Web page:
African Clawed Frog is a unique family of frogs that lack a tongue and a visible ear.
The males also lack vocal cords. Instead of moveable eyelids, a clear covering protects their eyes. The body is flattened and the head is wedge-shaped and smaller than the body.
The African clawed frog’s front limbs are small with unwebbed fingers that are used to push food into the mouth.
Its hind legs are large and webbed and the three inside toes on either foot have claws, this is where they get their common name. However, while they may look like claws, they are not true claws but cornified tips.
This frog has smooth slippery skin, which is multicolored on its back with blotches of olive gray or brown. The underside is creamy white with a yellow tinge.
African clawed frogs have the ability to change their appearance to match their background. They can become dark, light, or mottled. They also have a lateral line system that is very sensitive to movement of water.
Males weigh two ounces (60 grams), and are about two to 2.5 inches (5 to 6 cm) long. Males also lack a vocal sac, which most male frogs have. Females are much larger.
They weigh seven ounces (200 grams) and are about four to 4.5 inches (10 to 12 cm) long. Females also have cloacal extensions at the end of their abdomen.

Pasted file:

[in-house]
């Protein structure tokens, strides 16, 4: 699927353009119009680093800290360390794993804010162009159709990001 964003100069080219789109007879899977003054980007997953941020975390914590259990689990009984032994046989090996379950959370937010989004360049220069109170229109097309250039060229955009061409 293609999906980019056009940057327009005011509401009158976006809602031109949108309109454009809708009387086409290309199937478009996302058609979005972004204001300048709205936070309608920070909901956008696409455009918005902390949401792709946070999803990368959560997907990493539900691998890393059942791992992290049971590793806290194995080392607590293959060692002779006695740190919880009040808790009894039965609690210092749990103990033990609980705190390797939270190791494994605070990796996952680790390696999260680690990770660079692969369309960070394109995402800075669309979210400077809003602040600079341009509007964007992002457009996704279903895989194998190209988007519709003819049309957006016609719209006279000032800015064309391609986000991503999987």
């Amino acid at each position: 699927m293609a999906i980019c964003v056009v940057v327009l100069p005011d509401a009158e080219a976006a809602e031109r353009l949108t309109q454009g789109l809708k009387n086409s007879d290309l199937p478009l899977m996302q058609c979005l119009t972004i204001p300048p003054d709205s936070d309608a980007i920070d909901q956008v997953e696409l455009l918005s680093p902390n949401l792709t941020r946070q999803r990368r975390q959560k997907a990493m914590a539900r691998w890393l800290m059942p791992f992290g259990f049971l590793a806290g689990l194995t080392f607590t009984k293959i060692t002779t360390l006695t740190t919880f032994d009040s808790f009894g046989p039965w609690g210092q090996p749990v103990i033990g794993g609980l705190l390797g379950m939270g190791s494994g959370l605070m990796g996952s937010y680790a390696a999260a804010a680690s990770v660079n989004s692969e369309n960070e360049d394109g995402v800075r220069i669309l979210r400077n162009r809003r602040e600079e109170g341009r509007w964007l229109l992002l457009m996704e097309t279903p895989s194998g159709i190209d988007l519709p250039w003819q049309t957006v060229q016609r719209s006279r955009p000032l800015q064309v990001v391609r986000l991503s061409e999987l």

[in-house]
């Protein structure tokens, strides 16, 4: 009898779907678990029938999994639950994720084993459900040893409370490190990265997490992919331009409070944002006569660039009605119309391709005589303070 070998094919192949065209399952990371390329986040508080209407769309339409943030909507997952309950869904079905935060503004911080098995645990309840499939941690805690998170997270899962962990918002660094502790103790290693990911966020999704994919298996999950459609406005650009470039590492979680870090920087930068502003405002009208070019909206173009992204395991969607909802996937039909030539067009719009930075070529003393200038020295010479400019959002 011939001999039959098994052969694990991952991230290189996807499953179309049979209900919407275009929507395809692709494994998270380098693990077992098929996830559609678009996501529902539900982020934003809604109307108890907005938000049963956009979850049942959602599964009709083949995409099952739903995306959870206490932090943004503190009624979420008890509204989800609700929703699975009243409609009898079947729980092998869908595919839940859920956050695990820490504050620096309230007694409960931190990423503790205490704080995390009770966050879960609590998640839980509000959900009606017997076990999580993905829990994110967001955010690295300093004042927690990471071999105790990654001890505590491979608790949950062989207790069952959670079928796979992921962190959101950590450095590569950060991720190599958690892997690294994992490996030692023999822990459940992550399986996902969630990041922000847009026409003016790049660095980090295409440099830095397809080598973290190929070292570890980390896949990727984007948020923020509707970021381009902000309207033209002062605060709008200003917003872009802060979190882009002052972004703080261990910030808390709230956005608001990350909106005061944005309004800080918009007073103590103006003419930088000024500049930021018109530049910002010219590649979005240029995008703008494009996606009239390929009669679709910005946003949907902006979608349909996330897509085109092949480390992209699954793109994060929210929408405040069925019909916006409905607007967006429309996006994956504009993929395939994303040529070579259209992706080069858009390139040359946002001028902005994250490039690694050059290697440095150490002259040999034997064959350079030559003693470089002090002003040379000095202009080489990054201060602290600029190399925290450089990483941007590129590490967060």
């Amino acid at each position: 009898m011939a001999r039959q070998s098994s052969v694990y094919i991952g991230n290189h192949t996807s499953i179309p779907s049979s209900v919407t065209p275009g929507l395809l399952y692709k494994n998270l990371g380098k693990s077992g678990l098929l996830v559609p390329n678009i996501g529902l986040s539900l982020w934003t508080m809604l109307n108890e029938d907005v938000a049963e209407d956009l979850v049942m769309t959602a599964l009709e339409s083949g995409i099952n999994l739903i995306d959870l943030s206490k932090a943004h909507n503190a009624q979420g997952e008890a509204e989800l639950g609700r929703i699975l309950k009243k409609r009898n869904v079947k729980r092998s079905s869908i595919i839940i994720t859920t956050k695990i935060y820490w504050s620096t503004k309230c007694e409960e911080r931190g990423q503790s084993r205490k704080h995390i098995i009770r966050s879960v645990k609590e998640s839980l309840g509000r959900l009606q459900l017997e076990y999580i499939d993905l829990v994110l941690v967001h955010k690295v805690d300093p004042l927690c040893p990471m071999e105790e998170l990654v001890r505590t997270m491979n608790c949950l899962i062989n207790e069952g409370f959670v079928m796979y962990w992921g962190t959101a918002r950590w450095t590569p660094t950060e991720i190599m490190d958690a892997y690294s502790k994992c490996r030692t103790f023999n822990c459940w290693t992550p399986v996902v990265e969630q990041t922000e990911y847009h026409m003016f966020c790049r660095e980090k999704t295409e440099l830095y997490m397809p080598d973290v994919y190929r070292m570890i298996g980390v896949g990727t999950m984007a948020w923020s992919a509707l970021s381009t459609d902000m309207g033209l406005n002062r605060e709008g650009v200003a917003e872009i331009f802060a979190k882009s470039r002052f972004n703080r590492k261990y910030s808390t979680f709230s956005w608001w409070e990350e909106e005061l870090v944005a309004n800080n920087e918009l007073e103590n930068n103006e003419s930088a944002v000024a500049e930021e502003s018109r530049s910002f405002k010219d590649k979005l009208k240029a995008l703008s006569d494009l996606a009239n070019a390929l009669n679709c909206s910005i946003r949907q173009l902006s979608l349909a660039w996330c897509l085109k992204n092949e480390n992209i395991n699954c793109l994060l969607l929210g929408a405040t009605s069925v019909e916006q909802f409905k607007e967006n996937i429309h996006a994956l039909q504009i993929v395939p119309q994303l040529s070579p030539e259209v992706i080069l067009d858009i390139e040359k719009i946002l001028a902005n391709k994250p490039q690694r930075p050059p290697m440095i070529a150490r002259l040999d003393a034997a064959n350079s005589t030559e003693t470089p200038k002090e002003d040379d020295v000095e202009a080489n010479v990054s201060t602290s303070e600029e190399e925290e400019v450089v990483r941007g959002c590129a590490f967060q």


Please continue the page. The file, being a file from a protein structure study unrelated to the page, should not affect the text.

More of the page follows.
These frogs are found along the African Rift Valley south of the Sahara in east and southern Africa. They are also found in South Africa and Namibia and Angola in western Africa. As an invasive pest species they are now found in freshwater areas all over the world.
They prefer warm stagnant pools, and quiet streams; they are rarely found in running streams. They can tolerate wide variations in water, but metal ions are toxic. They thrive in temperatures from 60 to 80 degrees Fahrenheit. They leave the water only when forced to migrate.
African clawed frogs are carnivorous and eat anything they can find. They are scavengers and eat living, dead, or dying arthropods and other pieces of organic waste including aquatic insect larvae, water insects, crustaceans, small fish, tadpoles, worms, and freshwater snails.
These frogs are sexually mature in ten to 12 months. Mating can take place during any time of year, but is most common from early spring to late summer, depending on location, and may take place up to four times a year.
Males vocalize, even though they lack vocal cords, to attract females. Instead they use rapid muscle contractions in their throat to produce a type of clicking noise. The female will then either respond with an acceptance call or a rejection call.
The frog is a rather inactive and hardy creature that may live up to 15 years.